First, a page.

Village Savings and Loans (VSLA) Village Savings and Loans (VSLA)

Over thirty years ago in eastern Niger, a modest metal lockbox helped change the world

Over thirty years ago in eastern Niger, a modest metal lockbox helped change the world

In 1991, CARE launched a program in Niger that would change the world – at least parts of it. It harnessed the ancient practice of group savings in a concept called Village Savings and Loan Associations (VSLA).

VSLAs have offered women in particular a safe way to save money and access loans. No outside capital is required – only a lockbox, three keys and some basic financial training.

The program now includes more than five million members across Africa and other parts of the globe. Members are earning an income, starting businesses and investing in their families and communities.

Fast Facts

  • Throughout the world, the lockbox has been a tangible tool in the fight against extreme poverty
  • Since 1991, CARE has helped 8.4 million people join savings groups in 54 countries.
  • More than 70% of VSLA members are women
  • VSLAs provide a low-risk opportunity for very poor households to improve their wellbeing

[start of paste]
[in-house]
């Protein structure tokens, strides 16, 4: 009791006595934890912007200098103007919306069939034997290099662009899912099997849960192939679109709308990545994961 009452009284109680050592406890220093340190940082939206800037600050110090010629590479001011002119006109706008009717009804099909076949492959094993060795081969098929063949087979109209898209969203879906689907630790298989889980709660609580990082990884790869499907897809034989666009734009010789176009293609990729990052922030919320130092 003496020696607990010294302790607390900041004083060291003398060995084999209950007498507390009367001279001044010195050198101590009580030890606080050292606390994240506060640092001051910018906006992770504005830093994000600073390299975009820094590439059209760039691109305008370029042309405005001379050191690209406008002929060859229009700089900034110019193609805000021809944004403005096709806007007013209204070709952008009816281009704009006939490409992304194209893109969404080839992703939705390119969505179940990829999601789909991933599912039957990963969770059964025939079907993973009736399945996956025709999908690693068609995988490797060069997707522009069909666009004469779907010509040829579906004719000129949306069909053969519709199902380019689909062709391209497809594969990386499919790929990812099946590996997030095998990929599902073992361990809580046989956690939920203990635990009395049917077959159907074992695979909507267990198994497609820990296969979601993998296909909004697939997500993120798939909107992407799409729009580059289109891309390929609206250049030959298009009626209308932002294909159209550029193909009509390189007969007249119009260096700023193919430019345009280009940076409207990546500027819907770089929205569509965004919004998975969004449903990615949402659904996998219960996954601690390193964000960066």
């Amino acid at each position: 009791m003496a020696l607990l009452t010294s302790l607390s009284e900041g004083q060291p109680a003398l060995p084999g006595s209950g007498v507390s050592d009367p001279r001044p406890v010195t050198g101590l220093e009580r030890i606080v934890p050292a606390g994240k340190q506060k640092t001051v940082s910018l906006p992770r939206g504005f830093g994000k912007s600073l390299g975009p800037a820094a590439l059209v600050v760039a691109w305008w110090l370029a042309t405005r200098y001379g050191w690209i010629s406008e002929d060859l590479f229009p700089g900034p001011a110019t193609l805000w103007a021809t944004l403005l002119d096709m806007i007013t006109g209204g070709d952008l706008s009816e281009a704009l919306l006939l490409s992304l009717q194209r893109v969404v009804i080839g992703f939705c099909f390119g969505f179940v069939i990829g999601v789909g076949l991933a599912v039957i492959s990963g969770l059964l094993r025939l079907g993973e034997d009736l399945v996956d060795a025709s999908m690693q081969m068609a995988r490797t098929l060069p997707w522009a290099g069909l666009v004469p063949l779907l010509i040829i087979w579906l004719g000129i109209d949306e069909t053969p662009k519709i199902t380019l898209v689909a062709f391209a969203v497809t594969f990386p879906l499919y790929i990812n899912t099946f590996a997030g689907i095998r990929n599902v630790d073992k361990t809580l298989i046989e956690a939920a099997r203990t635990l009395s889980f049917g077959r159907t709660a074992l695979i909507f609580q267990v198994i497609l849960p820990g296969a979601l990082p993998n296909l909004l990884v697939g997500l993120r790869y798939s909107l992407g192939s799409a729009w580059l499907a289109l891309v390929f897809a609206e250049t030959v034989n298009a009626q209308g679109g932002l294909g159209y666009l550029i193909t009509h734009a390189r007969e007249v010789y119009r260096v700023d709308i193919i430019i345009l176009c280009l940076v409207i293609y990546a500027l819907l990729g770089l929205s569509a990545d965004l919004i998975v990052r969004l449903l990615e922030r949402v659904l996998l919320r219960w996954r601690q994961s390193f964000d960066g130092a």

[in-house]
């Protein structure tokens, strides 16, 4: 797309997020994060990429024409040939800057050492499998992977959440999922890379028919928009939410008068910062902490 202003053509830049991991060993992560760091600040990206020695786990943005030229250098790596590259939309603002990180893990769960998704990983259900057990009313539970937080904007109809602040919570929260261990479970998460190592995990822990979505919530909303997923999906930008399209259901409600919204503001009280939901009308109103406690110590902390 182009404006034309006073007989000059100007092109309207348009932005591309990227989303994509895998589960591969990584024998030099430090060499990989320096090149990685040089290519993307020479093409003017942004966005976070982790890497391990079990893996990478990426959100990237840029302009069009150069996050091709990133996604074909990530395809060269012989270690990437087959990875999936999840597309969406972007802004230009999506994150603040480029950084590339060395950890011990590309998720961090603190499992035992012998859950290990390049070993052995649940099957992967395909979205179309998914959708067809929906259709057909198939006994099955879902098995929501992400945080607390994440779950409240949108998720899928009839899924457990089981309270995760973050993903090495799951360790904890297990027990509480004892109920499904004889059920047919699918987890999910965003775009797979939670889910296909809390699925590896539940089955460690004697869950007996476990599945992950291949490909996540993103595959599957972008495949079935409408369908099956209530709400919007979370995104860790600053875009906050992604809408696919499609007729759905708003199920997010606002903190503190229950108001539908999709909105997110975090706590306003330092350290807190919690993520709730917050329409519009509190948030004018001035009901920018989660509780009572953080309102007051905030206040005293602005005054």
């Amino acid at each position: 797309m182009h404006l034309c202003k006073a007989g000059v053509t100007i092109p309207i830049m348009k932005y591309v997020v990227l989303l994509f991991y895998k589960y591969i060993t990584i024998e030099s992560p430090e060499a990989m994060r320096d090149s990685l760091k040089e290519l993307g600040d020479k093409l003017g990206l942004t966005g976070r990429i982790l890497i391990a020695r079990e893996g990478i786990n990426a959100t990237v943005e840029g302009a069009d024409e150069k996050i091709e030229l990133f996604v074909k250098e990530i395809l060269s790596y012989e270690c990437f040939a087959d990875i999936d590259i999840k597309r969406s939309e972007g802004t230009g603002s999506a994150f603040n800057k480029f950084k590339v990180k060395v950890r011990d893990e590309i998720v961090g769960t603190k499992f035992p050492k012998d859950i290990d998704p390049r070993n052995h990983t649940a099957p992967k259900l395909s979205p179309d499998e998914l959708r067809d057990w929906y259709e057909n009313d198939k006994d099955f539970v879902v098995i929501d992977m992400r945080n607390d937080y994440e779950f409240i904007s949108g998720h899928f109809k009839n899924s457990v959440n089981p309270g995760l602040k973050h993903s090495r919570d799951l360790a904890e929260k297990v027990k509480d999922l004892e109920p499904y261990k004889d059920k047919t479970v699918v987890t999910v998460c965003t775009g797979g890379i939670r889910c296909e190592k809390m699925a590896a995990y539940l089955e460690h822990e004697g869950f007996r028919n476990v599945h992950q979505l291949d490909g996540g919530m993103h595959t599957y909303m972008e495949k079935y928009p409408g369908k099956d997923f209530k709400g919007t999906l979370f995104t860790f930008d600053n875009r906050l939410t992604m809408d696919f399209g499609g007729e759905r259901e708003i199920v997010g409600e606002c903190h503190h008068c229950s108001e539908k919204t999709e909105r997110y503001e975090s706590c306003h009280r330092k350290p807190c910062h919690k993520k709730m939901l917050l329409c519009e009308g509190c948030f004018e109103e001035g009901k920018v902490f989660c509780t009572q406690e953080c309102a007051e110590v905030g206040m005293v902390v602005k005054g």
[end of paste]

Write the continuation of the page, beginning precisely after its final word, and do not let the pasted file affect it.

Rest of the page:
• The loan repayment rate is 99%

Launch of the savings club

Moira Eknes, a program manager for CARE, arrived in Niger in 1991 to implement a tree-planting effort. But there was a problem. Since women couldn’t own land, they were much less interested in planting trees than making ends meet for their families. So they and Eknes changed course, sowing seeds of financial independence instead.

What sprung from those early efforts were village savings groups, in which poor women became their own venture capitalists, their own bankers.

CARE VSLAs now operate in more than 54 countries, having helped 8.4 million people since 1991. Other organisations have replicated the model, engaging at least 3.7 million more people in the power of group savings — and group lending worldwide. CARE has thus contributed to the support of 10.7 million people through VSLAs, globally.

These simple lockboxes enable an estimated 30 million transactions a month – or 350 million per year.


It all began with a box

During VSLA meetings, members deposit a minimum, agreed-upon amount into a lockbox, in some cases pennies a week. Some members request loans, for example, $3 to start making and selling doughnuts, and others make payments on loans they already have, with interest – typically about 10%. Since the members pay that interest to the group, it comes back to them all as profit.  

At any given time, most of a group’s savings are in circulation as loans. Repayment rates easily approach – and in some cases reach – 100%, turning on its head the notion that poor borrowers are risky borrowers. On average, VSLA members save up to $2.34 billion annually.